Marcus Kuiland-Nazario, curator of this Sunday’s Alphabet Soup: LGBTTQQIAAP, gives us an exclusive preview of his upcoming program. 

Tell me a little bit about Alphabet Soup, and the idea behind it.
I came up with the title because I have several friends who are queer, LGBT, QZY, and we’ve all had frank discussions with the kids about why they have two daddies, or three mommies, or whatever the configuration is. There are so many ways to be queer–and there are so many letters that it’s just a crazy soup of identity and genders, so I thought Alphabet Soup would be a really accessible title. We’re all in it together. There’s one big soup of humanity. One big queer family.

 Is this the premiere?
Yes. This is the first time I have presented a queer-specific family program, and I’m really hoping to do it again. I feel like there’s a need for our different tribes to gather together with our children and be the families that we are, out loud, in public. I’ve been programming for a very long time and have been involved in programming many family festivals; my goal is that the adults have as much fun watching the programming as the kids do. I think that we underestimate children’s capacity to understand things. Kids that have queer parents or parents that have queer kids are more sophisticated than the average, because they have to deal with more. They have to navigate more as a family.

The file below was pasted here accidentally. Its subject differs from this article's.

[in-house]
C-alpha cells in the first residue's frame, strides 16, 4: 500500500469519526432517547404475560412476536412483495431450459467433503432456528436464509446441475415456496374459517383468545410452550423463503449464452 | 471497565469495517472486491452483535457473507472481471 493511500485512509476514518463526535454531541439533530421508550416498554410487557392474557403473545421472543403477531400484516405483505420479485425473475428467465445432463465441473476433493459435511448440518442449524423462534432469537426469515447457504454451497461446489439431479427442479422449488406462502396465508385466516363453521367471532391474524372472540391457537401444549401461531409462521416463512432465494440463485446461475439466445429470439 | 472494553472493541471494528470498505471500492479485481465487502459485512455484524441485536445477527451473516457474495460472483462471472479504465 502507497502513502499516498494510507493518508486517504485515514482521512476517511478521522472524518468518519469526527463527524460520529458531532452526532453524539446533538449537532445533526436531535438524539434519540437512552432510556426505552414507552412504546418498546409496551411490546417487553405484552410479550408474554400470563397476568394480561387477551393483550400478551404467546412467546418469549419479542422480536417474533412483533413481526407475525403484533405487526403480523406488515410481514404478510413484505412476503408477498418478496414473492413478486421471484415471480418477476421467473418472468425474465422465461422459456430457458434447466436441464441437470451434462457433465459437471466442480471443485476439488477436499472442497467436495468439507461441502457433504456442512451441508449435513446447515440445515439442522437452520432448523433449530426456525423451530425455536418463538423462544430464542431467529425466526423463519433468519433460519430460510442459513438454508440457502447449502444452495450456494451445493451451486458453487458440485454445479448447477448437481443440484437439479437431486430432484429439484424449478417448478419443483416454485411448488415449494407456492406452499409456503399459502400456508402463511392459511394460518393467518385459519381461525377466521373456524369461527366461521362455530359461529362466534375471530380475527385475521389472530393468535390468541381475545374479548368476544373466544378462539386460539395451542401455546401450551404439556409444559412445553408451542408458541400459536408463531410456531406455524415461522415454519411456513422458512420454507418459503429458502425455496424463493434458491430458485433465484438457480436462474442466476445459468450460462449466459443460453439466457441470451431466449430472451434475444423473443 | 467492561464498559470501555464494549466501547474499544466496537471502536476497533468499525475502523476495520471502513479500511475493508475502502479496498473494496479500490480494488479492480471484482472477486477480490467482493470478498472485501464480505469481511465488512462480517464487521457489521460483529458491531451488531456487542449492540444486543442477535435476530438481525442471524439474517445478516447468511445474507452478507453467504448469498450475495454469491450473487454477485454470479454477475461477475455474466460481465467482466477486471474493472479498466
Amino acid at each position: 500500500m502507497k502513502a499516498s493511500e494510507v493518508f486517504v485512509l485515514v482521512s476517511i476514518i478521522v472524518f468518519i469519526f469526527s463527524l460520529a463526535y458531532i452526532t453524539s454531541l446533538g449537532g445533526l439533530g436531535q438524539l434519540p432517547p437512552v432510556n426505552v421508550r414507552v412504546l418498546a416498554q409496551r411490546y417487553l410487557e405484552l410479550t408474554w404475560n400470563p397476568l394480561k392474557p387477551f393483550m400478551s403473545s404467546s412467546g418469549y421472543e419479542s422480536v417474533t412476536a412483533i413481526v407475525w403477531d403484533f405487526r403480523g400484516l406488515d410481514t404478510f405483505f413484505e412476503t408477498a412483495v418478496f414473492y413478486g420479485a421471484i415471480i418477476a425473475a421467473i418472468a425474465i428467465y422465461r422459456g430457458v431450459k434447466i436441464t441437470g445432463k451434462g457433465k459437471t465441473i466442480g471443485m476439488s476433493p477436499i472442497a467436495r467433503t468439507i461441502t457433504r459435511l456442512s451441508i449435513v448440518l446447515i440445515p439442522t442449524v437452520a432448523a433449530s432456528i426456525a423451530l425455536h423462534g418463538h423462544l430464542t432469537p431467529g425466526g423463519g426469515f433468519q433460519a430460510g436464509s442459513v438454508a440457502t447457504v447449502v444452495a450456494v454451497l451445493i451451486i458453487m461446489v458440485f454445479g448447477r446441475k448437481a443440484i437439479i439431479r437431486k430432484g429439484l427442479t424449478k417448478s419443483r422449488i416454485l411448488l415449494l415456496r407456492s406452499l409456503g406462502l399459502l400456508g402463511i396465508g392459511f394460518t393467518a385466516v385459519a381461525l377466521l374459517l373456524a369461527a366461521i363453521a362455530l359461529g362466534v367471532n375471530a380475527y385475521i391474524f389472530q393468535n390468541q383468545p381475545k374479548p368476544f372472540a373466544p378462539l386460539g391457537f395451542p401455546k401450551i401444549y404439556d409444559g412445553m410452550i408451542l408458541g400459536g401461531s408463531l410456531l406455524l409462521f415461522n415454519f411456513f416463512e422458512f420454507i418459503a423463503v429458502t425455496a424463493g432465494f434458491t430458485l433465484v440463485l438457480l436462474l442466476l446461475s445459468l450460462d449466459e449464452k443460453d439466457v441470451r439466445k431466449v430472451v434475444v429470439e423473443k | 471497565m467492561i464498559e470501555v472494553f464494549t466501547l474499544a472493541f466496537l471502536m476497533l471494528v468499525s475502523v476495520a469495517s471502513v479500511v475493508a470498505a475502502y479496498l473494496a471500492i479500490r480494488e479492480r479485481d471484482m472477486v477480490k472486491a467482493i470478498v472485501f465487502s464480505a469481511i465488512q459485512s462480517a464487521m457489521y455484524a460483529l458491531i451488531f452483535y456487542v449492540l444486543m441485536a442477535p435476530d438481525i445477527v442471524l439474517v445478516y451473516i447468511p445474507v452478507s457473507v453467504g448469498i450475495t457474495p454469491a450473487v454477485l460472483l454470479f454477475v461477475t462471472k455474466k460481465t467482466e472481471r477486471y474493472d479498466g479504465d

Who comprises the event, and why specifically did you choose these artists?
I chose Dynasty Handbag, who has an illustrious career. I’ve seen her perform a lot, and she has such an awkward funny character, and I feel like kids can relate. They have those awkward funny moments as kids and queer kids, and we have to deal with all of the awkwardness that being queer entails in the world, so I felt queer adults and children could relate to her sensibility.

She kind of reminds me of Pee-wee Herman, and she has this permanent childlike essence that exudes from her, a sense of wonder about herself when she performs that’s very beautiful. I feel like kids of all ages will just get a big kick out of Dynasty. She’s hosting the show, and then the other person I invited–who I adore–is Gregory Barnett.

It’s important to note that a lot of the artists participating come from the alternative queer club scene and a lot of parents come to these clubs, where we all play. The club is like a playground. I came out of the club scene myself as a performance artist, and the hardest audience you can ever have is either an audience at a club or an audience of children. So I thought,  “what better artists to invite than those who have come out of the club?” Gregory, in addition to the club scene, is an accomplished choreographer, performing go-go boy, and teacher– he works with children, teaching dance and gymnastics. One of his dancers is Diamondback Annie, an extraordinary performer from that same scene. There will be drag kings and drag queens and everything in between.

Since this is called Alphabet Soup, Gregory will be teaching the kids the dance from the Village People’s megahit from 1978, “YMCA.” It’s a dance that has letters, that the parents already know, that is a gay anthem. It’s a hope song of gay culture. We’re making a video that teaches the dance, and we want the kids to learn it.